Posted by: Airtower | 2010-06-22

A visit to “Café Noir”

Yesterday, a group of students (most, but not all of them visually impaired) held a special event at my university: “Café Noir.” The idea is simple: Have a café in a pitch-dark room (“noir” is French for “black”). This way people with normal sight can experience what it is like to be unable to see in a way that’s actually fun. I knew that two friends of mine were part of the staff (one of them told me about the event) and it sounded interesting, so I decided to go. You had to get reservations, which were sold the week before. I got the last but one ticket – just in time!

My reservation was for 5 pm, so after work I went to the room stated on the ticket instead of going home. When I arrived, a bunch of people were already waiting outside the room. After a few minutes, the organizer came out. She asked us to form groups of six and line up so that everyone would touch the shoulders of the person in front of them. The groups would go in one after the other. I didn’t know any of the other guests, so I joined a random group. When it was my groups’ turn, she led us into a small room I call a “lightlock”: It’s like an airlock, but to keep light out rather than air in. After the outer door was closed, the room was dark. The inner door was opened and we were introduced to our waitress, who I’m going to call Anna (not her real name – I forgot to ask if I could use it). She brought us into the café. More precisely: She guided the first person in the line, and the others followed. Inside, she told us to wait and took us to our seats one after another.

Having tea without vision

While moving into the dark, my movements became slower and more careful. Anna told us that we would find a napkin and a spoon in front of us (I found that quickly) and sugar, milk and an empty bowl for waste in the middle of the table. Feeling around on the table, I found the milk and empty bowl. The sugar must have been further away, but I found a can of whipped cream. We were asked about drinks, and I chose tea. I first got a cup, then the teapot.

Now you might wonder how to pour in tea without seeing anything. Anna explained it, and actually it is not too difficult: Put your finger into the cup so that the finger tip is approximately on the level until which you want to pour your drink, then pour carefully and stop as soon as the liquid touches your finger. The hot tea was a bit tricky because the inside of the cup got warm and humid pretty quickly, and I wondered if the water I felt was tea or just condensation. We had no major spills at out table, though. Once the tea was in the cup and the cup in my hand, drinking was almost as easy as with light.

At about the same time when we got our drinks, the organizer announced a piano player. This was a bit funny, because as it turns out I know him as well (although I might have guessed he’d be involved). From this point on, we had really nice music in the background. 🙂

Eating in the dark was a bit more tricky than drinking. I had ordered fruitcake. The first challenge was to find the cake on the plate. Tea will flow the right way if you raise the cup to your lips, but cake won’t get to the spoon by itself. I ended up using my fingers a lot: Find the cake, use the spoon to split off a piece, use the fingers to make sure it stays on the spoon on the way to my mouth. I was extra careful after putting cream onto my cake. 😉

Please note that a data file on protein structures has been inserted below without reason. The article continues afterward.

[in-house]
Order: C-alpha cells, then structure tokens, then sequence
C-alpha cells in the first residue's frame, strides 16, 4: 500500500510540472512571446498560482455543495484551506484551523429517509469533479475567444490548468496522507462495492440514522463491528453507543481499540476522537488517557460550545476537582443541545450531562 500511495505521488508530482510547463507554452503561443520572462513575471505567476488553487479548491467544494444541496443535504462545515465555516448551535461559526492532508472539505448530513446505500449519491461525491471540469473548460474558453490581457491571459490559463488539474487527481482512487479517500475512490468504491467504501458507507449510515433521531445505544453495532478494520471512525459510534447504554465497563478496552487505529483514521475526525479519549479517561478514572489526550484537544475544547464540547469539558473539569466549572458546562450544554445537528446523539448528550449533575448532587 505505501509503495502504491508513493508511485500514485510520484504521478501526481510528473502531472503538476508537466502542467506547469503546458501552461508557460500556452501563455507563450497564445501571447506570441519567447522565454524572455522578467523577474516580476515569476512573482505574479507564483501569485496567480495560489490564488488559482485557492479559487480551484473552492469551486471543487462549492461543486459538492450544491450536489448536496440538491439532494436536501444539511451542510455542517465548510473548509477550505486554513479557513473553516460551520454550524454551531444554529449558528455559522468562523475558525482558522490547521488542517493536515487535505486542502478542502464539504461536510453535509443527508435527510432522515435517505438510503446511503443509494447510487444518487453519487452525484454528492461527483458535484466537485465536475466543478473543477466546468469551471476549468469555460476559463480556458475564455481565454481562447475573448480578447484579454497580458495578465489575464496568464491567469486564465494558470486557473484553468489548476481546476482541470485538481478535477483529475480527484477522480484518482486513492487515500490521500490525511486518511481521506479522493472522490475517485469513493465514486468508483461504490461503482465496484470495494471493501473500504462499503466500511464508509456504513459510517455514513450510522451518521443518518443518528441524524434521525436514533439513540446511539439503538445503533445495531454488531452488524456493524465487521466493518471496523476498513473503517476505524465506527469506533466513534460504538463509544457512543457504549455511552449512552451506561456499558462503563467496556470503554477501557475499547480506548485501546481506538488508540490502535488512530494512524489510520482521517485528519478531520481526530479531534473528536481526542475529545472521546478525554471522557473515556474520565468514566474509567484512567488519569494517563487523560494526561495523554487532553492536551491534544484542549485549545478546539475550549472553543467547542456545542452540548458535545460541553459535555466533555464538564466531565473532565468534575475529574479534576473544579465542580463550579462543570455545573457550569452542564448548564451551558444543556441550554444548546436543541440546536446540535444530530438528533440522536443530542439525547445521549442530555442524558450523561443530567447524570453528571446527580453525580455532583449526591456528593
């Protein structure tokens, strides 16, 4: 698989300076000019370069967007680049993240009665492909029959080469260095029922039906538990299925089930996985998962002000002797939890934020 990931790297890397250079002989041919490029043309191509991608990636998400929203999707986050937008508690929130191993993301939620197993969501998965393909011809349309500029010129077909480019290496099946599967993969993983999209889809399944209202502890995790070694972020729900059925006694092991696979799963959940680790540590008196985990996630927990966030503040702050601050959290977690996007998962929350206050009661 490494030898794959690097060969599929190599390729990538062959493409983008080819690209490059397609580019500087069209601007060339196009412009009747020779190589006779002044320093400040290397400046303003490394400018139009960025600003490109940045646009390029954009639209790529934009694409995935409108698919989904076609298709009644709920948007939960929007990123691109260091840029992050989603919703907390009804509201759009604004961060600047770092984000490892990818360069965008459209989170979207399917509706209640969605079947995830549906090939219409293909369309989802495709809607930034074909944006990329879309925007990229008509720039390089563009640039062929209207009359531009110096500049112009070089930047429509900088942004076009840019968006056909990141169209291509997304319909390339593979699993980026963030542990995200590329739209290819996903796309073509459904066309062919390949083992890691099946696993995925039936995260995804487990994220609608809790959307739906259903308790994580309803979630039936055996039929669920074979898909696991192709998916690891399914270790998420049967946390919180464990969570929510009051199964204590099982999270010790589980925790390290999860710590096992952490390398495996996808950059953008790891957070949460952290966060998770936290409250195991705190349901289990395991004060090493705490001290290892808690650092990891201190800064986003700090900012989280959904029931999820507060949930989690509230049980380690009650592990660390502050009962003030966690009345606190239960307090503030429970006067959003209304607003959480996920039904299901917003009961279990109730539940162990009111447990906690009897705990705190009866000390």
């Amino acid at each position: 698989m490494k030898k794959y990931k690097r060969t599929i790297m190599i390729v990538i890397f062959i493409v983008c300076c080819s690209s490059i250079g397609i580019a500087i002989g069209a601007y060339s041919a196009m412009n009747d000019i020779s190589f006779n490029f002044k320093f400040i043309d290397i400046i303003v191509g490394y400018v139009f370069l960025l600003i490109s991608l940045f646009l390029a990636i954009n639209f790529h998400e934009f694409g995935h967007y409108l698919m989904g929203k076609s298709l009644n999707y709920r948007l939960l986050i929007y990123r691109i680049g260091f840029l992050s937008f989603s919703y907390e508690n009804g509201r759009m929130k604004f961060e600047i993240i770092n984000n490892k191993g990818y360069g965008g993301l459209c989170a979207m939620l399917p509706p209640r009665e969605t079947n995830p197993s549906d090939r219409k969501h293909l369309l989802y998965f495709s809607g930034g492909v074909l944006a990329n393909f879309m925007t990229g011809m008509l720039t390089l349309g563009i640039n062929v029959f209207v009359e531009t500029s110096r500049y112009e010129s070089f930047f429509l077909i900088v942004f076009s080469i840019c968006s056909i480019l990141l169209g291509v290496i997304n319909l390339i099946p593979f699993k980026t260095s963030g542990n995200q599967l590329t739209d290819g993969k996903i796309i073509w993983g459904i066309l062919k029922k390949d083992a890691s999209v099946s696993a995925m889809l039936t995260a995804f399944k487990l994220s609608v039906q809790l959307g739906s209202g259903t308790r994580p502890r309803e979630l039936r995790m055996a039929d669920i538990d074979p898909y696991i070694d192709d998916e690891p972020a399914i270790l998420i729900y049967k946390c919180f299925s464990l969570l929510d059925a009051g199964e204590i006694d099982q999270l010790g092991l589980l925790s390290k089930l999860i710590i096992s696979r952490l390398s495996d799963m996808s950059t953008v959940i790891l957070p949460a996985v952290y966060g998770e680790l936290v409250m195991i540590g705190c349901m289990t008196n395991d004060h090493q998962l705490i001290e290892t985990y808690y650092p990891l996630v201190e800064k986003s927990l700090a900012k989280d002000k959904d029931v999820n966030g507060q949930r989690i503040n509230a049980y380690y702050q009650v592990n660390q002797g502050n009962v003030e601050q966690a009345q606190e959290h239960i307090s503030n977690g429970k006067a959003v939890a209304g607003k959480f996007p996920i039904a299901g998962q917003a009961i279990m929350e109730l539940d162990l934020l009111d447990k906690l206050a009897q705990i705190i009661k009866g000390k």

What’s in this cake?

While eating, we talked a little, mainly about things we noticed about the current situation, like what was easy and what difficult to do in the dark, what kind of fruit was in the cake and so on. It’s surprising how long it took to figure out the kind of fruit in the cake. Of course I know how different kinds of fruit taste, but without sight to confirm it took a few tries to be sure (it was peach and cherry).

A funny sentence overheard from a neighboring table: “Now we can’t see if Sue [name changed] blushes!” I don’t know what the conversation was about and if the previous remark was just sweet, a huge compliment or whatever, but yes, facial expressions don’t work if you can’t see. One of the things we use daily without thinking about it.

Paying was easier than you might think: Euro coins have notches on their side that are specifically designed to tell them apart by touch. I admit that I practiced that before. 😉 A guy at my table paid with a 5€ bank note, which made the girl next to him ask how he recognized that in the dark. With a grin I could not see but hear, he replied: “Well, I know that I have just two 5€ bills in my wallet.”

My feeling for time was completely off. When it was time to leave, I wouldn’t have guessed that almost one hour had passed. I don’t think that was due to the dark itself, rather the sheer amount of unusual impressions. Anna asked us to stand up and helped us to form a line again and led us to the “lightlock”, where we said goodbye.

Outside, I had to wait a moment until my eyes got used to the sudden brightness. On the way home I had a lot to think about. I never really thought about how much I use my eyes, I just do. A very nice and interesting afternoon. A huge thanks to everyone who helped making this possible!

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